No Class Action Over Sprint Roaming Charges

     (CN) – Claims that Sprint Nextel improperly charges bogus roaming fees will head to arbitration, the 11th Circuit ruled, declining to find the class action waiver unconscionable.
     James Pendergast brought a federal class action against Sprint Nextel, Sprint Solutions and Sprint Spectrum in 2008 for breach of contract, negligent misrepresentation and violation of the Florida Deceptive and Unfair Trade Practices Act (FDUTPA). The seven-year Sprint client estimated his individual damages at about $20.
     Pointing to a 2007 amendment to its Terms and Conditions, however, Sprint said that clients had to arbitrate all disputes except for those within small claims court jurisdiction.
     After the Southern District of Florida compelled arbitration under the Federal Arbitration Act, Pendergast told the Atlanta-based federal appeals court that the class action waiver is unconscionable, and that this also dooms the arbitration clause.
     In the meantime, the Supreme Court defended arbitration clauses against bans enacted by some states in Concepcion v. AT&T Corp.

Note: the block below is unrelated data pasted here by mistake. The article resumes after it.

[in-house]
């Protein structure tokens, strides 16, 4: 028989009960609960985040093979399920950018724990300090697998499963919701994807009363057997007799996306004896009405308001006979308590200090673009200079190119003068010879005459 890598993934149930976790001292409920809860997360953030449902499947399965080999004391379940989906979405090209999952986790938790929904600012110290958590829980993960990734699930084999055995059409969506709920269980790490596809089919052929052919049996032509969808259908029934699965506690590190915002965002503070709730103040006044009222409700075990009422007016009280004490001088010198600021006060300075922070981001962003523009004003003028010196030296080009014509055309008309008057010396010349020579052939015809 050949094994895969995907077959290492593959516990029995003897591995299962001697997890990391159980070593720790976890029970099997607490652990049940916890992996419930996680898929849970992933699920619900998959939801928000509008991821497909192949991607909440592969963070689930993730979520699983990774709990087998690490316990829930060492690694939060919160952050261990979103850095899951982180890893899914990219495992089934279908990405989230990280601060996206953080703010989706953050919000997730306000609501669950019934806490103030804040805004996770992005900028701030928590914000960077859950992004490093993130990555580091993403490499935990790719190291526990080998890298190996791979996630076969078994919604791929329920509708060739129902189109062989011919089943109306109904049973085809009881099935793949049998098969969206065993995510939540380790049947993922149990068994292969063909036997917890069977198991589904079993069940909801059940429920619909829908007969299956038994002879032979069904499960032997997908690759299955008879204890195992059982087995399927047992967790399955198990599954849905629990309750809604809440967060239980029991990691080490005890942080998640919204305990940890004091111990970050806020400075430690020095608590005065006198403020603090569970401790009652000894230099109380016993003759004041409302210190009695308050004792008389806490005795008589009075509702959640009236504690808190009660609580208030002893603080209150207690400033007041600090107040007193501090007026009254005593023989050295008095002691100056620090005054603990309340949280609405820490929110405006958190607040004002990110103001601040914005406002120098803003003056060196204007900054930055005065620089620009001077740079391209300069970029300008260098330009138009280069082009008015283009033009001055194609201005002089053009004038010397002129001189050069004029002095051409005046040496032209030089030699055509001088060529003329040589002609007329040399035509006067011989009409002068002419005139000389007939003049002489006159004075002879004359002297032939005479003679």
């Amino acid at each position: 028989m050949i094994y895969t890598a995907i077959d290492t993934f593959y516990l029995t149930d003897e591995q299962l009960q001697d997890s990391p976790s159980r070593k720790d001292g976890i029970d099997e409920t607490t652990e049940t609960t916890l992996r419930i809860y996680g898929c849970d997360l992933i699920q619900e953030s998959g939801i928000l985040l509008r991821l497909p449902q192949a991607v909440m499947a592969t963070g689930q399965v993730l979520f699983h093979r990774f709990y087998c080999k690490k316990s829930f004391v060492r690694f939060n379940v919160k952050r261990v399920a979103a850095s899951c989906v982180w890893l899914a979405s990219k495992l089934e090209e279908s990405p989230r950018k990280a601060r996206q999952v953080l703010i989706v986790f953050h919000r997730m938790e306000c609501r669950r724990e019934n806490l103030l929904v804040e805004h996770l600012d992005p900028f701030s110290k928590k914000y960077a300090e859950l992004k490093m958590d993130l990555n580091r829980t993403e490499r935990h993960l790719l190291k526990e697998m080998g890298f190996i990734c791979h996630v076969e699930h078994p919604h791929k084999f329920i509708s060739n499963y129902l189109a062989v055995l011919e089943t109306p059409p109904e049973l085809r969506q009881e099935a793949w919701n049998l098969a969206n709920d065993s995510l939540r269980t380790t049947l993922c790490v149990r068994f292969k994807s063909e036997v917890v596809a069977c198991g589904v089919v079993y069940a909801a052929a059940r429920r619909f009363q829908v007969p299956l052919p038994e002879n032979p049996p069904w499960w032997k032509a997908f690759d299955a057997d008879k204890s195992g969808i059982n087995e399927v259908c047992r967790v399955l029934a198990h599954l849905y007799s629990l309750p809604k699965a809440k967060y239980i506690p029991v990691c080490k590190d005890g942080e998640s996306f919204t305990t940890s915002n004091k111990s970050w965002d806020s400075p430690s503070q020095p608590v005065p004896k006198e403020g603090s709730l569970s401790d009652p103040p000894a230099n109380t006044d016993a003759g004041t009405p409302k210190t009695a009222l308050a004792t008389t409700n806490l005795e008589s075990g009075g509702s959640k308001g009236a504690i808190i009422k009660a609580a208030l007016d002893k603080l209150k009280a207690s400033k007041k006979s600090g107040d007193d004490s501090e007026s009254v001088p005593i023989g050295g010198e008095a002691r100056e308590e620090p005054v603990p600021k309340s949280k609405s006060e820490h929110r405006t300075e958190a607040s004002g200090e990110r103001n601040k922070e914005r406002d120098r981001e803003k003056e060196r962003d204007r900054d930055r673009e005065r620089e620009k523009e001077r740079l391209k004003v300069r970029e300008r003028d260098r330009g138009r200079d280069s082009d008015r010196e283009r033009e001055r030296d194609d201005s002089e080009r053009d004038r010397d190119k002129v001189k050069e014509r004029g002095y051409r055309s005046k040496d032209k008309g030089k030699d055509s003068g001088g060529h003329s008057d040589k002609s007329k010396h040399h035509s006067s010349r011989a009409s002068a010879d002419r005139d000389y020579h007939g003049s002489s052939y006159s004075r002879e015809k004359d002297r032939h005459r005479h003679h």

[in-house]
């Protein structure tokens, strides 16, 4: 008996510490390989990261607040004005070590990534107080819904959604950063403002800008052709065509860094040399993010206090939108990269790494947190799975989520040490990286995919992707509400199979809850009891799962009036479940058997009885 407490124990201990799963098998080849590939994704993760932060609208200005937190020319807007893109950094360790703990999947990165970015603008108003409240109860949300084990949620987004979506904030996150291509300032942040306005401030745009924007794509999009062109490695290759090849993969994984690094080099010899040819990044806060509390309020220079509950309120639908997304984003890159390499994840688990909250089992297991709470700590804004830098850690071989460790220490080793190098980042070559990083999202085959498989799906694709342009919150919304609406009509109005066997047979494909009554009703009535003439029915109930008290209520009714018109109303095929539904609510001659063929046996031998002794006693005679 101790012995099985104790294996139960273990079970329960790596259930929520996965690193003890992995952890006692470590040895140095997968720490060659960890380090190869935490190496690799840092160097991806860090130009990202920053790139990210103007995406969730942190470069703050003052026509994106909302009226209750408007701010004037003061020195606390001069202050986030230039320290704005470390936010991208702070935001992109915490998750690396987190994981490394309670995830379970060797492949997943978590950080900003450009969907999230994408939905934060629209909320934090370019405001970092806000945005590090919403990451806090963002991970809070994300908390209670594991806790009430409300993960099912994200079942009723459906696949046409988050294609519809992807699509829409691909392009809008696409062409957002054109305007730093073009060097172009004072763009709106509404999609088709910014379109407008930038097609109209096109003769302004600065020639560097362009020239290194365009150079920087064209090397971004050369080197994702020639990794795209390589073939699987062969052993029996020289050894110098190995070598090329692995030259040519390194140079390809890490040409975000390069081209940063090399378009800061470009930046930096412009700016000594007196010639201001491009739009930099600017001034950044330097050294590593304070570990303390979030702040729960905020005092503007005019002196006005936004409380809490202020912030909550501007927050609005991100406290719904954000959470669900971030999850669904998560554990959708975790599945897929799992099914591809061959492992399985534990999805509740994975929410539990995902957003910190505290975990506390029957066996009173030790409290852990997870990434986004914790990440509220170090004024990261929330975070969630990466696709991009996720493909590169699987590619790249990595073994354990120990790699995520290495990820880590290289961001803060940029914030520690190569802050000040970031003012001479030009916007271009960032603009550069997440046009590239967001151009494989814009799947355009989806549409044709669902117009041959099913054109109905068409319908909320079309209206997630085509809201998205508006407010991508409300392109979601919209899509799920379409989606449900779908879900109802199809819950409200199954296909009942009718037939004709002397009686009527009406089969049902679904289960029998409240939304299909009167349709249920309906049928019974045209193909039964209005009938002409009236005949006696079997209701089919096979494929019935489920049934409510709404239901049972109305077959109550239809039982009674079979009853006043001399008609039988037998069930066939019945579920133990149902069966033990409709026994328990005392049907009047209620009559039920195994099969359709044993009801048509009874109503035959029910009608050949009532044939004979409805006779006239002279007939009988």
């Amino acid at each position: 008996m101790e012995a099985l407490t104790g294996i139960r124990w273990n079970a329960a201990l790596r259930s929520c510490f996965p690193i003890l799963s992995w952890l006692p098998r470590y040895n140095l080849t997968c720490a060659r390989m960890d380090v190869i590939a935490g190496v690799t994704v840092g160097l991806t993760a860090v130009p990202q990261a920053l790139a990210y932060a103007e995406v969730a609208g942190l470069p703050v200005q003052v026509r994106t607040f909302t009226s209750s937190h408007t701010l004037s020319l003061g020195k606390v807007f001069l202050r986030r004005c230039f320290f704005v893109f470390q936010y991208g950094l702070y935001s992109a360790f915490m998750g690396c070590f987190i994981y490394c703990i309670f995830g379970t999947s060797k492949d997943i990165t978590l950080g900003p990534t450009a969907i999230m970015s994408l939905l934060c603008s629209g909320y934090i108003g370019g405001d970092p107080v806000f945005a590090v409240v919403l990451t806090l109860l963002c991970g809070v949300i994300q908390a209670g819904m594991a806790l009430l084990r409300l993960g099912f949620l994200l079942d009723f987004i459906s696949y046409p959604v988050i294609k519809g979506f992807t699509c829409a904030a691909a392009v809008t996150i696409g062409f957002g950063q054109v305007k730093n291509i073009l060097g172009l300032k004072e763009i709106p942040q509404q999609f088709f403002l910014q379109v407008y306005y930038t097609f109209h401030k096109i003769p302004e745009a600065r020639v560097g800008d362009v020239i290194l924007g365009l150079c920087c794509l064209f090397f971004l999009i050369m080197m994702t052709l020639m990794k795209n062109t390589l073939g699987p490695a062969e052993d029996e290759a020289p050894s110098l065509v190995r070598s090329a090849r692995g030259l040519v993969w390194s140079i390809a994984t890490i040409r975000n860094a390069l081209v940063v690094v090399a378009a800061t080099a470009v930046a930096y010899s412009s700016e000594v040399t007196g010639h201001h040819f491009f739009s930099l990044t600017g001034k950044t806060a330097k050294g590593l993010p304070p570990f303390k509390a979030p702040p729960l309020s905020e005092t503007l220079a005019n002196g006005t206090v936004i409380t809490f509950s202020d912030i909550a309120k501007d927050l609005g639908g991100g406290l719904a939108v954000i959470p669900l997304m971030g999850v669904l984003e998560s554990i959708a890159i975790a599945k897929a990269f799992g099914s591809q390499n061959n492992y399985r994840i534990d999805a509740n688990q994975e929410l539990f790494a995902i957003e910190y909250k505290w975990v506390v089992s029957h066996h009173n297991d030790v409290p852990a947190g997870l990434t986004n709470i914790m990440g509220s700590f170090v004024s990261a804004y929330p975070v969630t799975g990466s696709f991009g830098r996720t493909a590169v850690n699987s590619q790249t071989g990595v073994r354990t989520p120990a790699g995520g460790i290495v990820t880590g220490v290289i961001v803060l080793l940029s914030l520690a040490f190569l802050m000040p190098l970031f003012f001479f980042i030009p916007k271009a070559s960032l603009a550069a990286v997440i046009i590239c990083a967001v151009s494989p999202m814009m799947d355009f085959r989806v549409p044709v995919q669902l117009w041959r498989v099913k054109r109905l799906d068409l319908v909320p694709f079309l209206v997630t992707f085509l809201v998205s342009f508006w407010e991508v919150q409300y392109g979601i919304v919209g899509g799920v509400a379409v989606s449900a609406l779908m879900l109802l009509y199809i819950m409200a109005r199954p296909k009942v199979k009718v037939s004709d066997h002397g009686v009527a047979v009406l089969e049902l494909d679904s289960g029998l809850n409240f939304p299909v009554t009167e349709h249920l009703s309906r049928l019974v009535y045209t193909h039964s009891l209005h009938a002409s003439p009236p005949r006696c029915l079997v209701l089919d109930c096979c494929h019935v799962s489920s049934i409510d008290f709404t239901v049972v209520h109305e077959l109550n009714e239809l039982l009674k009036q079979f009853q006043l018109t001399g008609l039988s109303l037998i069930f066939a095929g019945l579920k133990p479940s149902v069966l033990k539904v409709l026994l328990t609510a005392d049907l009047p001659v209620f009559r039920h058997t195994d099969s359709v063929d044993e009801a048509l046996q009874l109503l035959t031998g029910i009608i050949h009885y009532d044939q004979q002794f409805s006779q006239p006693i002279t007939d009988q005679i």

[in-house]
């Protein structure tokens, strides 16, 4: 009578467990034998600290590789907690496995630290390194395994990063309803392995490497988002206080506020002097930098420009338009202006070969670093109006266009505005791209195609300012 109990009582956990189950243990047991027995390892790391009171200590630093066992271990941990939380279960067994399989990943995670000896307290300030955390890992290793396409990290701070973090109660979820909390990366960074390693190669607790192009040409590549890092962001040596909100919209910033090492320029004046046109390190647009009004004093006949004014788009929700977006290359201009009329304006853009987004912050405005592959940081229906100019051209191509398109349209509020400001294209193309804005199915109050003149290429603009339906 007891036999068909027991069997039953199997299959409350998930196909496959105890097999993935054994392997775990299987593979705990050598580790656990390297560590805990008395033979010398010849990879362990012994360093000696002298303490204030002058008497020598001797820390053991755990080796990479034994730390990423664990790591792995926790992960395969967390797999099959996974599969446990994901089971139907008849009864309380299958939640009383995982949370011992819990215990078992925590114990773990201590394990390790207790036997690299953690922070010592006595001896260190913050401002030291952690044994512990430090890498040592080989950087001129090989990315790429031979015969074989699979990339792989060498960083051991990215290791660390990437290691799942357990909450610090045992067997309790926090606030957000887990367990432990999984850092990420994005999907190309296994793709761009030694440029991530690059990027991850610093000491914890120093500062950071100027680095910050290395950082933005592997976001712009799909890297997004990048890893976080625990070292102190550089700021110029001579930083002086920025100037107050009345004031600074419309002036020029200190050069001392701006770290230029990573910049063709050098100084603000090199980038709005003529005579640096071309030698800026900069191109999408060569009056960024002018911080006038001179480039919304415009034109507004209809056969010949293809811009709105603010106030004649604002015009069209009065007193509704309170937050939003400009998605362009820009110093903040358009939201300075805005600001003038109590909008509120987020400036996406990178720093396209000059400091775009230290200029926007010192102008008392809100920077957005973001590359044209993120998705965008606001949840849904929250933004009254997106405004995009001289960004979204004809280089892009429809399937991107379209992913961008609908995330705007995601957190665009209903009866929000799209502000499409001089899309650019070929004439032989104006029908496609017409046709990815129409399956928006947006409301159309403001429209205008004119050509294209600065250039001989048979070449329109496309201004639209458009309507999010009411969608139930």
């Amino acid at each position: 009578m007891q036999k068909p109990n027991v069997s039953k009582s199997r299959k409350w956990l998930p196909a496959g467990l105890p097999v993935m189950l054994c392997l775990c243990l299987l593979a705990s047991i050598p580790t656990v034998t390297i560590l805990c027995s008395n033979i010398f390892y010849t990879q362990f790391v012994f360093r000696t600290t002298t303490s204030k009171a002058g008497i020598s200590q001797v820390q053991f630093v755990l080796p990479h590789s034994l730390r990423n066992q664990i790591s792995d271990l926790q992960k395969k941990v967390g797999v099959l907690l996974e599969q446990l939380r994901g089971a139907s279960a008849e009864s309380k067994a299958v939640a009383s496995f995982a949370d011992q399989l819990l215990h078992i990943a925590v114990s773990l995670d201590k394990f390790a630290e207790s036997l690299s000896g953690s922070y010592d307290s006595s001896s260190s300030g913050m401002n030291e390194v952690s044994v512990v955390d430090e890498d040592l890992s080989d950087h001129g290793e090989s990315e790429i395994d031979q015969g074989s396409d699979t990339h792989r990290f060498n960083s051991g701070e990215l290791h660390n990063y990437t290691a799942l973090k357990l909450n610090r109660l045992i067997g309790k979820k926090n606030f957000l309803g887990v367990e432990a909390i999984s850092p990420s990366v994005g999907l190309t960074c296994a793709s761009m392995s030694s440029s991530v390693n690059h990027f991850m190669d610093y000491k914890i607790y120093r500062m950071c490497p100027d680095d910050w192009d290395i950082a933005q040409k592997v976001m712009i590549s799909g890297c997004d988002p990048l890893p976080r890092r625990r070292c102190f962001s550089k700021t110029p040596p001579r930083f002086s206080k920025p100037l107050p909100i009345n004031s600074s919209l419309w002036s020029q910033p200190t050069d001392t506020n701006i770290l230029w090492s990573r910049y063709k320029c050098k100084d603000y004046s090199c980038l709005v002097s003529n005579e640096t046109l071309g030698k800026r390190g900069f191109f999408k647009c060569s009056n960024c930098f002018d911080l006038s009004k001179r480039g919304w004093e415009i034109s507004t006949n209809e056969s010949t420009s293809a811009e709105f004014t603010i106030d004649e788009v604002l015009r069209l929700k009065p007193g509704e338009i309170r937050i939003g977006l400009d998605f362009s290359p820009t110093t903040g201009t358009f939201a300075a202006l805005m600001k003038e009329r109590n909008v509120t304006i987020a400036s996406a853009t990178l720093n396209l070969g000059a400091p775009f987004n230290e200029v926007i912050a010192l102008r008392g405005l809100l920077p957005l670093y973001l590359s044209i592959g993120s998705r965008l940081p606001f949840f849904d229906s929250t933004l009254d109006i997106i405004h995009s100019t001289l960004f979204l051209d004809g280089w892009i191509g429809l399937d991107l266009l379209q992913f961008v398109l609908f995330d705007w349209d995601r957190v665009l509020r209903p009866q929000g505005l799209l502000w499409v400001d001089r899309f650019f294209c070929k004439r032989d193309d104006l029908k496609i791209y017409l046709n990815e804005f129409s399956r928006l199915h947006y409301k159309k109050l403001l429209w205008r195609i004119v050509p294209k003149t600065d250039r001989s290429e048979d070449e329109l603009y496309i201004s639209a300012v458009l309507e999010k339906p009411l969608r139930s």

Citing this case and Cruz v. Cingular Wireless, its own decision adopting Concepcion, the 11th Circuit affirmed Monday.
     “Resolution of Pendergast’s appeal requires only a straightforward application of Concepcion and Cruz,” Judge Frank Hull wrote for a three-member panel. “We need not decide whether the class action waiver here is unconscionable under Florida law or if it frustrates the remedial purposes of the FDUTPA, because to the extent Florida law would invalidate the class action waiver, it would still be preempted by the FAA [Federal Arbitration Act].
     “Pendergast’s rationales for invalidity of the class action waiver under Florida unconscionability doctrine and the FDUTPA are essentially the same. Pendergast contends the class action waiver precludes him and other Sprint customers from obtaining meaningful relief because their claims cannot, as a practical matter, be pursued individually.”
     He added: “We conclude that we need not reach the questions of whether Florida law would invalidate the class action waiver in the parties’ contract because, to the extent it does, it would be preempted by the FAA. Under Concepcion, both the class action waiver and the arbitration clause must be enforced according to their terms.”

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